JJ: Is there a piece that you connect more with than the others from that series and why?
PND: You know, when I think about that series it takes me back to where I was in my life. The baby I held in "The Madonna" was actually my first son, and so it is very important to me. He was only three months old when I took it. When I go back and reflect on this series, it takes me back to that specific place and time. I am reminded of what was happening for me during that series: starting my family, receiving my first grant, borrowing the traditional dress from my friend Judy, etc. That history is what makes the images special and why I connect more to one piece than another.
JJ: In speaking of your work and the level of connection you have with your images, you mentioned that it is like a relationship, finding that first interest in a subject before going forward. Can you speak more about that? Is there a specific project you produced in which the “relationship” you were forming turned into a break-up? When do you know when to move forward and when to let go?
PND: I think it is not just about the images. For me, photography has been one of those forced marriages. I mean, I fell in love and of course you are never in love for too long. Eventually you hate your partner from time to time and then you fall in love all over again. And so for me what is really magical, and what really keeps reminding me of the beauty of what we do are the stories that are connected to [our work]. It’s not just about the image, but it is also about how they are made. For example, I am much more connected to my experience of riding my motorcycle down to the countryside [in Vietnam] and working with the school children, and I remember the specificity of the location. And those things are more important than what the images look like.
JJ: It is great to hear you say that because I think sometimes we forget to experience everything that goes into creating an image.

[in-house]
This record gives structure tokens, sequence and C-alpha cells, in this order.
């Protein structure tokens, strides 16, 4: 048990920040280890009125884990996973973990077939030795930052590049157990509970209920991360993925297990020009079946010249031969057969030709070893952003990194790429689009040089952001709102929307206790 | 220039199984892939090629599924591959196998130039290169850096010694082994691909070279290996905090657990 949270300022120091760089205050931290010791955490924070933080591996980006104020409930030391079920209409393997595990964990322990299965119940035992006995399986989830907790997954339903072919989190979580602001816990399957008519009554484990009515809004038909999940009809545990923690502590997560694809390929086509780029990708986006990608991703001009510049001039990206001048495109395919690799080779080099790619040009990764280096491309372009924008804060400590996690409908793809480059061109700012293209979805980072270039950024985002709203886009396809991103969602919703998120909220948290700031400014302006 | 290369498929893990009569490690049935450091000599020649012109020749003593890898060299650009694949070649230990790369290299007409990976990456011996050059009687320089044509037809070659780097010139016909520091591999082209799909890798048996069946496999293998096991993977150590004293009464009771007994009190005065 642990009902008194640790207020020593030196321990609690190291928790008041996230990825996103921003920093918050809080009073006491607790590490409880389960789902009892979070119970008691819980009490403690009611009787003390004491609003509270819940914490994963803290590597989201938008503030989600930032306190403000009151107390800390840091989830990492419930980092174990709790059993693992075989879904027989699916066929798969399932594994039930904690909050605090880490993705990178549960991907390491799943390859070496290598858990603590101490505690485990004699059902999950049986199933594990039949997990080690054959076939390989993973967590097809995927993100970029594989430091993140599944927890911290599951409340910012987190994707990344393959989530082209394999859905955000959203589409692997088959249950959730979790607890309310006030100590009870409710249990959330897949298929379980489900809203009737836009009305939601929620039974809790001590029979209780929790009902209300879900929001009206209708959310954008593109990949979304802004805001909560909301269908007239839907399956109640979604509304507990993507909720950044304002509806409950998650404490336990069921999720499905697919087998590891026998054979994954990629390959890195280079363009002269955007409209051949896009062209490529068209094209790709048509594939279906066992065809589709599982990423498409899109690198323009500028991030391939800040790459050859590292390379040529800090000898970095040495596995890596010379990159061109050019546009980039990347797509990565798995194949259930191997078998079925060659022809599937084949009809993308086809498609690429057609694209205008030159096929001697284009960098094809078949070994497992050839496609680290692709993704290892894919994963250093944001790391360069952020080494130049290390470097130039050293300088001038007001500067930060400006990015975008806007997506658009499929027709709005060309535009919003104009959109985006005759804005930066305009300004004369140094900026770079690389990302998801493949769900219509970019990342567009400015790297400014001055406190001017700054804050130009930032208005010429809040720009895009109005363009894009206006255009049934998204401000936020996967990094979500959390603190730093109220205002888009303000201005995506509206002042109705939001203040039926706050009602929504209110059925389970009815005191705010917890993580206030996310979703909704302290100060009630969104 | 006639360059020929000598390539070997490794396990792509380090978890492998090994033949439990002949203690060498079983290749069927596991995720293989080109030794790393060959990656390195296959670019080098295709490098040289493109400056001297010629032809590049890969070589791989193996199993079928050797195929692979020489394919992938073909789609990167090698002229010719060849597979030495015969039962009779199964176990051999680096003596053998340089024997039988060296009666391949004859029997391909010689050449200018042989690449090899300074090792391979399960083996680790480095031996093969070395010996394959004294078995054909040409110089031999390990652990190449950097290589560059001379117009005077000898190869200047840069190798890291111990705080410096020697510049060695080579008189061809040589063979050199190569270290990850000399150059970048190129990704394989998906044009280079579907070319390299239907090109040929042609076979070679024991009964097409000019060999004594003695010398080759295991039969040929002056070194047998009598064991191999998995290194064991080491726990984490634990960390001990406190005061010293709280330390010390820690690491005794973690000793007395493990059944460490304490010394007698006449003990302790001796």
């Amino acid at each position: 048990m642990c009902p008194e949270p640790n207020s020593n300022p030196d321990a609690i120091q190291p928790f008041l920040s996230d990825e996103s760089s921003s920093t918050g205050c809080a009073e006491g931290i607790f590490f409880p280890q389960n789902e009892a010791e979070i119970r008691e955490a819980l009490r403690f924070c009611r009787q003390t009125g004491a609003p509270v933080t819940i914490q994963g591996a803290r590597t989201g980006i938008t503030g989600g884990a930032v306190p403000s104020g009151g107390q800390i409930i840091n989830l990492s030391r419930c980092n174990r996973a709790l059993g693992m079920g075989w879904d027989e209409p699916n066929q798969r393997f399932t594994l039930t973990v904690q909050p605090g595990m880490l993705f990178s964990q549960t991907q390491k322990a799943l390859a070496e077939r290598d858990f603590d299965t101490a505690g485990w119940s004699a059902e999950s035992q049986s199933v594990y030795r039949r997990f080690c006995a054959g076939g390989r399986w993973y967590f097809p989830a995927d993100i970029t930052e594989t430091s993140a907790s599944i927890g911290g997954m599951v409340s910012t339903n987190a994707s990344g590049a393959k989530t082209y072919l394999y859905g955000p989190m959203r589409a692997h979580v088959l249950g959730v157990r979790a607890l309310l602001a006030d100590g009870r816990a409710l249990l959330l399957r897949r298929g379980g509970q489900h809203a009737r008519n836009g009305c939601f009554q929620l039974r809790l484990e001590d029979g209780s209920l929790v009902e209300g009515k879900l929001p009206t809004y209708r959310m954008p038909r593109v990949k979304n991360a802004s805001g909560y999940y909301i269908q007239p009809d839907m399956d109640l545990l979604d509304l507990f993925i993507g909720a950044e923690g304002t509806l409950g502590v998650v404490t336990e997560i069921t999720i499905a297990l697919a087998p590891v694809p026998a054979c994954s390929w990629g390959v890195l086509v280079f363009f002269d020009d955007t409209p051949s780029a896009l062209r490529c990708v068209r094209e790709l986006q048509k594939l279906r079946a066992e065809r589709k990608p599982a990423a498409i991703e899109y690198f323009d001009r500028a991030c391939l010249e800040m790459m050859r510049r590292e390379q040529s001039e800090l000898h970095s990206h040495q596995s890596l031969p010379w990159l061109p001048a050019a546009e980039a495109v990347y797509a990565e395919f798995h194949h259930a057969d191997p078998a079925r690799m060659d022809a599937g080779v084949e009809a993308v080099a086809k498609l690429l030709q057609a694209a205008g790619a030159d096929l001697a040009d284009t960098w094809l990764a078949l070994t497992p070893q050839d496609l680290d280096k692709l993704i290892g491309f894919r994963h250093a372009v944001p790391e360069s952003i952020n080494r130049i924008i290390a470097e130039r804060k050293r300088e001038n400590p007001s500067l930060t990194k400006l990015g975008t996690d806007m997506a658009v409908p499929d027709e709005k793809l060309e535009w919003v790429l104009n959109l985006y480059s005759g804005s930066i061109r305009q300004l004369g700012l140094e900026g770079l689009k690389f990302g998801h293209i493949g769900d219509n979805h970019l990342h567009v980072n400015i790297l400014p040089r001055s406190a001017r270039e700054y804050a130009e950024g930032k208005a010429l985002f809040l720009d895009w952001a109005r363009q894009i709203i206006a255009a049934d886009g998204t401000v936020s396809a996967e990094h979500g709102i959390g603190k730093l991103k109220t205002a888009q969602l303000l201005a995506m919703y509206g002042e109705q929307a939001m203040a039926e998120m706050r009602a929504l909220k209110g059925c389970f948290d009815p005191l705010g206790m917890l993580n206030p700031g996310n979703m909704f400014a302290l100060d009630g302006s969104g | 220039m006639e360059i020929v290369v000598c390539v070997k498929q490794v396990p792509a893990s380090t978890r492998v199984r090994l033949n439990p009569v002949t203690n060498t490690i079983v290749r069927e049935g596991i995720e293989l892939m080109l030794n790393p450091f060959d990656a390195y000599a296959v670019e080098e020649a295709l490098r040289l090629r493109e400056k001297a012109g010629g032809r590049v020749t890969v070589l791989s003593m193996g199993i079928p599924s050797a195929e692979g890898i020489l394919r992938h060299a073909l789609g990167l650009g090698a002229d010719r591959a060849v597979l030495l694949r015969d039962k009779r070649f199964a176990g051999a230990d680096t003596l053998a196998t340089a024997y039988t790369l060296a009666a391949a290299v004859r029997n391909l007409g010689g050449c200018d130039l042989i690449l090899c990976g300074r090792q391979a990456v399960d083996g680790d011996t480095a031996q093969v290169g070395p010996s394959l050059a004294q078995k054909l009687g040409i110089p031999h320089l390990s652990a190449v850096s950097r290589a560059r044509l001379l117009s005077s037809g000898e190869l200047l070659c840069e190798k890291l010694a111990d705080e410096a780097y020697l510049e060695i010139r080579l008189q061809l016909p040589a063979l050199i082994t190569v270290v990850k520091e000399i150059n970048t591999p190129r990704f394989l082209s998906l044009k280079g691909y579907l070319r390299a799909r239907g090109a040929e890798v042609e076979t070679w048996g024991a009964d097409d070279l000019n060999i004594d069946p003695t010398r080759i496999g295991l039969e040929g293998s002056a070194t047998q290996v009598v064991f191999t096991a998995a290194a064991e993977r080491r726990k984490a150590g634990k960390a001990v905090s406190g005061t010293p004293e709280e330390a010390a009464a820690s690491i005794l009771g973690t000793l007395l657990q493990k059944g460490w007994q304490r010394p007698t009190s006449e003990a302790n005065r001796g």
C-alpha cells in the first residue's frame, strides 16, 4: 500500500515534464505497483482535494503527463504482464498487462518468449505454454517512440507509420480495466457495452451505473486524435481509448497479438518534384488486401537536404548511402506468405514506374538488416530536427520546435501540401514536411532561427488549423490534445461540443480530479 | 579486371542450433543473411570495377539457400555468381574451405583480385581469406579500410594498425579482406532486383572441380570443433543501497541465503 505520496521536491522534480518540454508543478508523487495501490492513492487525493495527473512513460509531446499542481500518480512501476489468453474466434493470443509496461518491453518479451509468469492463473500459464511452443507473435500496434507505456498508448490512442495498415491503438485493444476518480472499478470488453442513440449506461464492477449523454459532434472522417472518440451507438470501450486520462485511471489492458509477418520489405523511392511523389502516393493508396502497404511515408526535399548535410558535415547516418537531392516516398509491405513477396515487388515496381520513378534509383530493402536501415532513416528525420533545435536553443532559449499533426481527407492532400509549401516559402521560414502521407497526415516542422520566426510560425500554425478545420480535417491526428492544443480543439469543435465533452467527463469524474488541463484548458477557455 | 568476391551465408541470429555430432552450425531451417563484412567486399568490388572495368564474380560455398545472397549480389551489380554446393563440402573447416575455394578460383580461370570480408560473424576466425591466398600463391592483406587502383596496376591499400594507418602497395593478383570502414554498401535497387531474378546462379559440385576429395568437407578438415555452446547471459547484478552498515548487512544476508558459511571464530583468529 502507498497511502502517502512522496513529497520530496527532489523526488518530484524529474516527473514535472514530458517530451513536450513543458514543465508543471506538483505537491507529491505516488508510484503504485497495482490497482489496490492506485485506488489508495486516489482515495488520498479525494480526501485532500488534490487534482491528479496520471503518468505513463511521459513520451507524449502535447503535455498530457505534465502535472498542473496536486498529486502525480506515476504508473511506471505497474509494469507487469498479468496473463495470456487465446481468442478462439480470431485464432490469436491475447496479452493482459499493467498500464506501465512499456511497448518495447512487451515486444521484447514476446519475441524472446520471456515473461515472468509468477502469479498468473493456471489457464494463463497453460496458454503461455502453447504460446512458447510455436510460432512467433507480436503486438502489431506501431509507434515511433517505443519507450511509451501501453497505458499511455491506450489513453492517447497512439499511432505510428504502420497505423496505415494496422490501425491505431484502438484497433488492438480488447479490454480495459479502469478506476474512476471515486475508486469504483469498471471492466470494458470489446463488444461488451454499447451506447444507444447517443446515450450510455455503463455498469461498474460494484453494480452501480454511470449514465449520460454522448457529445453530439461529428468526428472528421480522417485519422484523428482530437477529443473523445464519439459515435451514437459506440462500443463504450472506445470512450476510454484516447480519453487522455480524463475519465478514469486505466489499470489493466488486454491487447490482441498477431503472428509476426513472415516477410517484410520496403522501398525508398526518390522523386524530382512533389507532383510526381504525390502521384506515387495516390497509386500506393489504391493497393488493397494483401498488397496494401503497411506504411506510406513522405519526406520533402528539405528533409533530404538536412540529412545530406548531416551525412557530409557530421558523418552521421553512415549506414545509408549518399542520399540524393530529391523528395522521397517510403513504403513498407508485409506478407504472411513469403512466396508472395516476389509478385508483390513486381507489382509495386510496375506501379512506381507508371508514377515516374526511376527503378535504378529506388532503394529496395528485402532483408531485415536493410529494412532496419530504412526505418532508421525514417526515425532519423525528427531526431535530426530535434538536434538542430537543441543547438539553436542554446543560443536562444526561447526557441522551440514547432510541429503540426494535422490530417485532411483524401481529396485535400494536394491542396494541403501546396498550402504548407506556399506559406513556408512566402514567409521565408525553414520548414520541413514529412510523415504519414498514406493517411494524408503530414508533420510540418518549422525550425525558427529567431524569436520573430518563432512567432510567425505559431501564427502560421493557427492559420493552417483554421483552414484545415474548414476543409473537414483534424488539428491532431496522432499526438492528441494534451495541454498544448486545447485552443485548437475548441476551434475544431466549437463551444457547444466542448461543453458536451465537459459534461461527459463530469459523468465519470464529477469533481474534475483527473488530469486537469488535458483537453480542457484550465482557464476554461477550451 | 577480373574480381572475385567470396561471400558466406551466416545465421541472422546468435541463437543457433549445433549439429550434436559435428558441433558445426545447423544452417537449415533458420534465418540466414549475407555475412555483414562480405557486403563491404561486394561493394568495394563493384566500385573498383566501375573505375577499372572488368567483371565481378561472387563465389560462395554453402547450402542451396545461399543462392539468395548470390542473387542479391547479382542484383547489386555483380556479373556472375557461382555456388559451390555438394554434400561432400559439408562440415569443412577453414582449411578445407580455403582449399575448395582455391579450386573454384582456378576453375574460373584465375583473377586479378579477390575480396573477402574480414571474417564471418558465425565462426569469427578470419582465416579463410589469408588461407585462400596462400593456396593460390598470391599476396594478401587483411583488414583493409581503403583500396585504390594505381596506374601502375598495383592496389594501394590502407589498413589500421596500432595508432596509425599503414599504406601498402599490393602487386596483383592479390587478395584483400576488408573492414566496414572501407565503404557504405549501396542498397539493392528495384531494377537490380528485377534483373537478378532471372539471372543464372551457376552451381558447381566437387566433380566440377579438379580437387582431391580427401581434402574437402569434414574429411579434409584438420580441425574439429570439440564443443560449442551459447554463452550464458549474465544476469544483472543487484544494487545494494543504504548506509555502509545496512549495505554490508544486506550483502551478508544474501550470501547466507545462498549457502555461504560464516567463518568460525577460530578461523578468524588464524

PND: As time goes by there are moments that my relationship or your relationship to the work that you have done has changed. You get smarter and you begin to make different connections. It’s also about the thinking process, and the way that it keeps me up at night. It’s not all about the success anymore but about going back to the way you felt when you first spent hours in the darkroom, connecting and obsessing over your work. Once you make the transition from an amateur to a professional you can loose touch with that once magical place that kept you up at night.
JJ: I see that your work is carefully crafted; some projects can take years to complete, requiring a lot of patience. I am a fashion photographer working in a field where time is money and results are sometime forced out. Can you speak about your pace and how that has allowed you perfect your projects and evolve and grow as an artist?
PND: I do have deadlines but I work on multiple projects at a time, so there is never time to rest. That being said, there is a difference in your workflow and mine. In fashion there is a collaborative element with your make-up people, models, hair, scouting locations etc. I can understand staging and having that control, but in some of my images there is a constant change of schedule and urgency to get the image. While photographing children in Vietnam, I had about 5 or 10 minutes to get the photo because I was constantly being watched and could be arrested for taking the photographs. As you know, in the way that you work as well, you rehearse the images in your head for so long, that once you are in front of those things, you have a sense of what you want and just hope that everything will just flow together.